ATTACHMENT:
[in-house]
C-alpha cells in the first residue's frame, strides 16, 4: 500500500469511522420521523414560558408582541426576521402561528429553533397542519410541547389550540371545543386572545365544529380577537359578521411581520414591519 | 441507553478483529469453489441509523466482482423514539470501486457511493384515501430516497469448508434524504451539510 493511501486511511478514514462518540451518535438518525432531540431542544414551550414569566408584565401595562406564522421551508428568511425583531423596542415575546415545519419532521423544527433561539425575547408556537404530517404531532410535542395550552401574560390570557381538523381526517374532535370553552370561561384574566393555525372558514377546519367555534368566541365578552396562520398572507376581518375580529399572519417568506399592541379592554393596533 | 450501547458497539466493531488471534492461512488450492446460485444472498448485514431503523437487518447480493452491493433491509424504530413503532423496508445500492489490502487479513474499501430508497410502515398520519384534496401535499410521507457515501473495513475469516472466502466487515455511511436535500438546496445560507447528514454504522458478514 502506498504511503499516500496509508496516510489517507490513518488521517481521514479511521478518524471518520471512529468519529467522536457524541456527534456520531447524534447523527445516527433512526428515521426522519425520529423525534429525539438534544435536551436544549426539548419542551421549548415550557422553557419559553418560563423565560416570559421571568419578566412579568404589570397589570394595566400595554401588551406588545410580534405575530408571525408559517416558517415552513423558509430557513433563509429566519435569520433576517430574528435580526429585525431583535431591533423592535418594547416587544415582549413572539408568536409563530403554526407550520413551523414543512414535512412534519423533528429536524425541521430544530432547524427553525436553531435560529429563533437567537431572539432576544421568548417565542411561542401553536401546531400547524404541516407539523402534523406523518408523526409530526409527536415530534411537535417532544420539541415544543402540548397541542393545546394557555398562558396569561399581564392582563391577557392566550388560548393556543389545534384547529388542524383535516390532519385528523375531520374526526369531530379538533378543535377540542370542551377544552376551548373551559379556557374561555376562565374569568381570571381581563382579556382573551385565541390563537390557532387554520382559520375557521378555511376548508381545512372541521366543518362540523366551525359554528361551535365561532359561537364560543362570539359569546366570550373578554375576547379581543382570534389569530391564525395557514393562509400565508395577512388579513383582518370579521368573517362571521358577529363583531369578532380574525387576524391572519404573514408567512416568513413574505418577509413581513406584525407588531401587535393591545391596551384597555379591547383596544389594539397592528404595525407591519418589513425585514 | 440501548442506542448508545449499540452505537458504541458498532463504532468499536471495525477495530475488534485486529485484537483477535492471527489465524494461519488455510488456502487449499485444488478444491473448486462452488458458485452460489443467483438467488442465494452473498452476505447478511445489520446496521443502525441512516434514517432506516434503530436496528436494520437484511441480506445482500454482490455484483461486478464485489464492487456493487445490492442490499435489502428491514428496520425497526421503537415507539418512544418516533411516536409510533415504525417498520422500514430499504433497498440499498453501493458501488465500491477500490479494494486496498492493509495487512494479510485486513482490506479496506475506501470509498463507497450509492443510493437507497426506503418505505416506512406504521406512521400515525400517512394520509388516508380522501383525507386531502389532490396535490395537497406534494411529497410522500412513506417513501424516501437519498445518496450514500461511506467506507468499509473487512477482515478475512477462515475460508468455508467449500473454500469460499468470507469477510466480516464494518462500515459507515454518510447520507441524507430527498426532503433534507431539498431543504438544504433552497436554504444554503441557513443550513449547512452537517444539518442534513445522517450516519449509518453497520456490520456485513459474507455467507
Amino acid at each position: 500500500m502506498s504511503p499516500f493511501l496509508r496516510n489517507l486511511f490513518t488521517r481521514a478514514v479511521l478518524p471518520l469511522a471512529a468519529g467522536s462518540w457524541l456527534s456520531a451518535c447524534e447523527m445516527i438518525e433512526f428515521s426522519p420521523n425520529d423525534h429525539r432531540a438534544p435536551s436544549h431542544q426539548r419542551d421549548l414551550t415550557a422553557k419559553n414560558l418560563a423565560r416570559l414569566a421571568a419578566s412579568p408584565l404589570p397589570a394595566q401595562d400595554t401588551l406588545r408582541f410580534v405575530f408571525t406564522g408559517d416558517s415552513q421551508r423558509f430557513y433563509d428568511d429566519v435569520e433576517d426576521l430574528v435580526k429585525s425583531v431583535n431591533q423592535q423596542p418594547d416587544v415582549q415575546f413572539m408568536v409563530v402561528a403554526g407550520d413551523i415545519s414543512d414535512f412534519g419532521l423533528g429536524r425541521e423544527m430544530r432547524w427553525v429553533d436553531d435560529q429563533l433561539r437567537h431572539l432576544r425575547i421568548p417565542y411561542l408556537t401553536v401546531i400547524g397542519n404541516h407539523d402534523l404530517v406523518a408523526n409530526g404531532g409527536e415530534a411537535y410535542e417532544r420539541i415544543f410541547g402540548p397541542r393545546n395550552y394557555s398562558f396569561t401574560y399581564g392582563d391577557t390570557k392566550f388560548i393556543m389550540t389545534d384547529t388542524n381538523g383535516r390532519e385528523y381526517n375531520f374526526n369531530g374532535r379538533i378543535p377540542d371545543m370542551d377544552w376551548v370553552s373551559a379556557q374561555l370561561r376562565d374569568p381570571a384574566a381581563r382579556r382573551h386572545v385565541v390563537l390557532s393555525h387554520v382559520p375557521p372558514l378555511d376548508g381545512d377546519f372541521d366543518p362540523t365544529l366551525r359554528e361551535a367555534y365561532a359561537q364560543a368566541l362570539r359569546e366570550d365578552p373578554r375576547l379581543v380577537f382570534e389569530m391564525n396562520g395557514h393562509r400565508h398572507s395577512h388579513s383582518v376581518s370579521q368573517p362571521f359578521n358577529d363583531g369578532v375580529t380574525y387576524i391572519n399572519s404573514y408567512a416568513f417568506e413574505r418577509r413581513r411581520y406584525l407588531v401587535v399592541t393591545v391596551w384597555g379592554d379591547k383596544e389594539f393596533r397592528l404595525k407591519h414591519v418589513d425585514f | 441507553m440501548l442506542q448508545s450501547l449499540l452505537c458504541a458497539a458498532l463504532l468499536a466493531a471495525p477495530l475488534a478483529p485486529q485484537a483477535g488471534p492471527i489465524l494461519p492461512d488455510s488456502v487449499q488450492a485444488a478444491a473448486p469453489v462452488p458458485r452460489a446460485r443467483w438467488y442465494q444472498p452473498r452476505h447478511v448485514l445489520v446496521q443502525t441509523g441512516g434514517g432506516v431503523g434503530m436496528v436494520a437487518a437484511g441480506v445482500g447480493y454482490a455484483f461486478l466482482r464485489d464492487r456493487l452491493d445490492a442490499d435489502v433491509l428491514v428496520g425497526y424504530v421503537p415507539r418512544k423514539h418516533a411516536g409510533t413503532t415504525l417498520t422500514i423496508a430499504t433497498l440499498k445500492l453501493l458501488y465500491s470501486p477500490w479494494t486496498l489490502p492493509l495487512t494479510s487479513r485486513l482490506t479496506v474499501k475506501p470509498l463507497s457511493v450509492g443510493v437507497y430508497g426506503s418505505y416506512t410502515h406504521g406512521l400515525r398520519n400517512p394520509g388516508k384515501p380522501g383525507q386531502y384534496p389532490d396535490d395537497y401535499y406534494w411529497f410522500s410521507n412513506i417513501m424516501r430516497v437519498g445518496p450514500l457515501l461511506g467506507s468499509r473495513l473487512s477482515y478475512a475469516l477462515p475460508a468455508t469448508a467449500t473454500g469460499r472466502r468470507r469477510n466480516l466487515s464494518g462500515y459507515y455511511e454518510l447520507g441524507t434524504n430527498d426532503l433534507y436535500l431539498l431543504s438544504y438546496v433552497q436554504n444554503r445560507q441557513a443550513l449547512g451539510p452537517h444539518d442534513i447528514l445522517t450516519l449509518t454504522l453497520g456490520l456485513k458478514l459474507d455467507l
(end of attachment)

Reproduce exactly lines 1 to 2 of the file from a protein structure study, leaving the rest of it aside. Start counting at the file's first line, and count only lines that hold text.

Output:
[in-house]
C-alpha cells in the first residue's frame, strides 16, 4: 500500500469511522420521523414560558408582541426576521402561528429553533397542519410541547389550540371545543386572545365544529380577537359578521411581520414591519 | 441507553478483529469453489441509523466482482423514539470501486457511493384515501430516497469448508434524504451539510 493511501486511511478514514462518540451518535438518525432531540431542544414551550414569566408584565401595562406564522421551508428568511425583531423596542415575546415545519419532521423544527433561539425575547408556537404530517404531532410535542395550552401574560390570557381538523381526517374532535370553552370561561384574566393555525372558514377546519367555534368566541365578552396562520398572507376581518375580529399572519417568506399592541379592554393596533 | 450501547458497539466493531488471534492461512488450492446460485444472498448485514431503523437487518447480493452491493433491509424504530413503532423496508445500492489490502487479513474499501430508497410502515398520519384534496401535499410521507457515501473495513475469516472466502466487515455511511436535500438546496445560507447528514454504522458478514 502506498504511503499516500496509508496516510489517507490513518488521517481521514479511521478518524471518520471512529468519529467522536457524541456527534456520531447524534447523527445516527433512526428515521426522519425520529423525534429525539438534544435536551436544549426539548419542551421549548415550557422553557419559553418560563423565560416570559421571568419578566412579568404589570397589570394595566400595554401588551406588545410580534405575530408571525408559517416558517415552513423558509430557513433563509429566519435569520433576517430574528435580526429585525431583535431591533423592535418594547416587544415582549413572539408568536409563530403554526407550520413551523414543512414535512412534519423533528429536524425541521430544530432547524427553525436553531435560529429563533437567537431572539432576544421568548417565542411561542401553536401546531400547524404541516407539523402534523406523518408523526409530526409527536415530534411537535417532544420539541415544543402540548397541542393545546394557555398562558396569561399581564392582563391577557392566550388560548393556543389545534384547529388542524383535516390532519385528523375531520374526526369531530379538533378543535377540542370542551377544552376551548373551559379556557374561555376562565374569568381570571381581563382579556382573551385565541390563537390557532387554520382559520375557521378555511376548508381545512372541521366543518362540523366551525359554528361551535365561532359561537364560543362570539359569546366570550373578554375576547379581543382570534389569530391564525395557514393562509400565508395577512388579513383582518370579521368573517362571521358577529363583531369578532380574525387576524391572519404573514408567512416568513413574505418577509413581513406584525407588531401587535393591545391596551384597555379591547383596544389594539397592528404595525407591519418589513425585514 | 440501548442506542448508545449499540452505537458504541458498532463504532468499536471495525477495530475488534485486529485484537483477535492471527489465524494461519488455510488456502487449499485444488478444491473448486462452488458458485452460489443467483438467488442465494452473498452476505447478511445489520446496521443502525441512516434514517432506516434503530436496528436494520437484511441480506445482500454482490455484483461486478464485489464492487456493487445490492442490499435489502428491514428496520425497526421503537415507539418512544418516533411516536409510533415504525417498520422500514430499504433497498440499498453501493458501488465500491477500490479494494486496498492493509495487512494479510485486513482490506479496506475506501470509498463507497450509492443510493437507497426506503418505505416506512406504521406512521400515525400517512394520509388516508380522501383525507386531502389532490396535490395537497406534494411529497410522500412513506417513501424516501437519498445518496450514500461511506467506507468499509473487512477482515478475512477462515475460508468455508467449500473454500469460499468470507469477510466480516464494518462500515459507515454518510447520507441524507430527498426532503433534507431539498431543504438544504433552497436554504444554503441557513443550513449547512452537517444539518442534513445522517450516519449509518453497520456490520456485513459474507455467507